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Dropped Ball – Your Move

DroppedBallWhen projects at work start to spin out of control and nerves fray, things can go terribly wrong. Balls get dropped. But do they have to hit the ground and crash?

Not at all.

It depends on your type of organization. It varies based on a company’s culture and how seamlessly the team works together. Does everyone respect and understand the contribution of each teammate? Or does the company consist of mostly silos; “I don’t know or value what you do and couldn’t care less.”

Co-workers generally fall into three camps…those who:

  1. Stand by and watch the ball fall as if nothing is happening. They give a side-glance to the ball streaking toward the ground knowing it will end in a thousand crashing pieces. Turning a blind eye on the project, they act innocently as if there was nothing they could have done to help prevent the catastrophe. “Not my job. I’m fine over here.”
  2. Watch the ball smash on the ground & point fingers. Not only do they view it as not their problem, they actually go out of their way to watch other people’s projects hit the ground and disintegrate. They take keen interest from afar hoping things go wrong to make themselves look better. And finally, making sure to point out to everyone whose fault the disaster was and how stupid theywere that they let that happen.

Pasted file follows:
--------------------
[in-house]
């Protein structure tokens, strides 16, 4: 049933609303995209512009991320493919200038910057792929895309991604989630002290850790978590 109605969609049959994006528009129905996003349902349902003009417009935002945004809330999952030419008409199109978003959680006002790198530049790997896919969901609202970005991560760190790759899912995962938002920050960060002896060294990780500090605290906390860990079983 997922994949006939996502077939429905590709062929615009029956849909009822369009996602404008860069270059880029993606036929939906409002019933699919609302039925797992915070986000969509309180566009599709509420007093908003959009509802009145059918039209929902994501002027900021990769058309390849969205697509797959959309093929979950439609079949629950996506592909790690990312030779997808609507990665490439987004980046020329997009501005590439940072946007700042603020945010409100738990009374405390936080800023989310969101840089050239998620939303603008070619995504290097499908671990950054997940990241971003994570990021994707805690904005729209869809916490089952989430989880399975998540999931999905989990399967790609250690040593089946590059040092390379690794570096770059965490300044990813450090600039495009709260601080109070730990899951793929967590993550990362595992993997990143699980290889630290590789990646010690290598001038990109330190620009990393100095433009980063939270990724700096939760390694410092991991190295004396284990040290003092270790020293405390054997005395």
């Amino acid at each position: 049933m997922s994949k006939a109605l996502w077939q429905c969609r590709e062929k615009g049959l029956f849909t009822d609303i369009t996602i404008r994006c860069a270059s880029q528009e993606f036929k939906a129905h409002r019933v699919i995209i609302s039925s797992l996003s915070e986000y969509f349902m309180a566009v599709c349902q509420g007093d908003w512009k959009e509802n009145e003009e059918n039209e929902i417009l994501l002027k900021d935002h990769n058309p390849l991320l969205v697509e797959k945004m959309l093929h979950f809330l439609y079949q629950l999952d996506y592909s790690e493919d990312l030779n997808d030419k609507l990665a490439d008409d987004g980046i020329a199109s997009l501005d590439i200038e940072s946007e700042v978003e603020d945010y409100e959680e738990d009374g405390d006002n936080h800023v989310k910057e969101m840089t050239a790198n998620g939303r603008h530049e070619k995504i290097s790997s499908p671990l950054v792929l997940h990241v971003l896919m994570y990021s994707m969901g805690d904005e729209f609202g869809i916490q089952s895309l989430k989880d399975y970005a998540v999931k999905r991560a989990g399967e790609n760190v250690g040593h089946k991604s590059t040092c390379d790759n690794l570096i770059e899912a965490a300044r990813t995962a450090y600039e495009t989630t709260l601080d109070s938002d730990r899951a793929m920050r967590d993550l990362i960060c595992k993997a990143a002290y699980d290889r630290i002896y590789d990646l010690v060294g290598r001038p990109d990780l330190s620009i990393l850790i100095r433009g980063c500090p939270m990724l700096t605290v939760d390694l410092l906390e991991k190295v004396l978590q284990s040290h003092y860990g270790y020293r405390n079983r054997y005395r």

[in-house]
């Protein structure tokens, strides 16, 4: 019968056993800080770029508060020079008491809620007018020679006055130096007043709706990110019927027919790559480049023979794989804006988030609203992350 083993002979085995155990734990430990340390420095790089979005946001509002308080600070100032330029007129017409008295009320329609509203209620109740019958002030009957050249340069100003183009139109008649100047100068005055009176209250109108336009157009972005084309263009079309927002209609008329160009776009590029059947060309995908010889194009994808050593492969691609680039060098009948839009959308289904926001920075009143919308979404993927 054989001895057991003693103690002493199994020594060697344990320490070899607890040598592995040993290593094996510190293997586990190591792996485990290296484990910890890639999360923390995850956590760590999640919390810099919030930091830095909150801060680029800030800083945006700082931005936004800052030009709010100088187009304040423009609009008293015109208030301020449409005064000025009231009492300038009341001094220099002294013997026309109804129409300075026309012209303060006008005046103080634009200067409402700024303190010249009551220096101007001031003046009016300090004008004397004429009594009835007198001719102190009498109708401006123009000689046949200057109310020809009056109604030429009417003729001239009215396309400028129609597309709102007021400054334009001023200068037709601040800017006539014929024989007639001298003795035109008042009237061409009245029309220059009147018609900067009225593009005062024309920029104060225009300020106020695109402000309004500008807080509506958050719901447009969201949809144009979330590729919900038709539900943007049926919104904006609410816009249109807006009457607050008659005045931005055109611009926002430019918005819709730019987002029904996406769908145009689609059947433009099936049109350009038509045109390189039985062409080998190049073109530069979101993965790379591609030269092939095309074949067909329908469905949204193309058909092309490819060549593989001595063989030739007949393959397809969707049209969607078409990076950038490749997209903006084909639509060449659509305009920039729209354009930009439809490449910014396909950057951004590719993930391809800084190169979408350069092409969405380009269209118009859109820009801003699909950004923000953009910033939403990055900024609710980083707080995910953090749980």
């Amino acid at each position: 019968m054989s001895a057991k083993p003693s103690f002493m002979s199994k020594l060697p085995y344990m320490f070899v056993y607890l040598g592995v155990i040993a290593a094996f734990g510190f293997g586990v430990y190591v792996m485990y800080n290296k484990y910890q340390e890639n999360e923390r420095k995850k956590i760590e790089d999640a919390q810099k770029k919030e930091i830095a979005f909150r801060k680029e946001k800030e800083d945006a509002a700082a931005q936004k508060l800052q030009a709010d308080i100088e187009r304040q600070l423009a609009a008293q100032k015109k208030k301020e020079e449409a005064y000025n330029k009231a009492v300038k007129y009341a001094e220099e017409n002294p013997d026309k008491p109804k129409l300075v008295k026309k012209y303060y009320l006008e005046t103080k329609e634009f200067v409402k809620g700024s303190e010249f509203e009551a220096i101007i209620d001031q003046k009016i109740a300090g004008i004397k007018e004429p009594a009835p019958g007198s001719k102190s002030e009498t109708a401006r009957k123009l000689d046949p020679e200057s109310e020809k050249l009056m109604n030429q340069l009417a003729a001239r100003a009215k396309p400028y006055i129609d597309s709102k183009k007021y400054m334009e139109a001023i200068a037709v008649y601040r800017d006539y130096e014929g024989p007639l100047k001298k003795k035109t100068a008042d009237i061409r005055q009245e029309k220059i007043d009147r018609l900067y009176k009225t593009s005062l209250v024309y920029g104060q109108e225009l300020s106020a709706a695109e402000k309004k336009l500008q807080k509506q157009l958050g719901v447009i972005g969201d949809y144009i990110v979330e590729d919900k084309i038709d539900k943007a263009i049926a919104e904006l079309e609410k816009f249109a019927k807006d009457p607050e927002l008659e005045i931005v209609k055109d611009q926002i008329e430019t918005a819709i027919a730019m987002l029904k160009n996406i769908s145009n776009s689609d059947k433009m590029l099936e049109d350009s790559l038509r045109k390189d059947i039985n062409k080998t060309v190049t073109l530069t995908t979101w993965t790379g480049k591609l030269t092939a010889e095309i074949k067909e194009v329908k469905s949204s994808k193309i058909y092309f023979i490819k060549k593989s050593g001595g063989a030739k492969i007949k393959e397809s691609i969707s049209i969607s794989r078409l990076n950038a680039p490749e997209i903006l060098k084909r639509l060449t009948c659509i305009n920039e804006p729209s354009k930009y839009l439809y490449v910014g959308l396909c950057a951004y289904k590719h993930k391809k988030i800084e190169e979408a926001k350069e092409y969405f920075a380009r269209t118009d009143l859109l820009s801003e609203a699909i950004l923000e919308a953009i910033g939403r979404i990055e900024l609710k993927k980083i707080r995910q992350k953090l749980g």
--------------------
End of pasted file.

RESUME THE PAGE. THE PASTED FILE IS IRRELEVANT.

3. Dive for the ball as if their life depended on it. This rare breed almost has night vision and can sense when the ball is teetering on the brink. And it doesn’t matter whose ball it is. Instead of letting the project take a free-fall, they jump into action. They dive, reach out and do what it takes to help keep the project from going down with a thud.

Look around your organization. Whose eyes roll when things get dicey? Or who steps up and jumps in to make a difference?

Dive for the ball no matter whose it is.

It could be your pet project heading for the ground next and some extra, unsolicited support just might help save the day.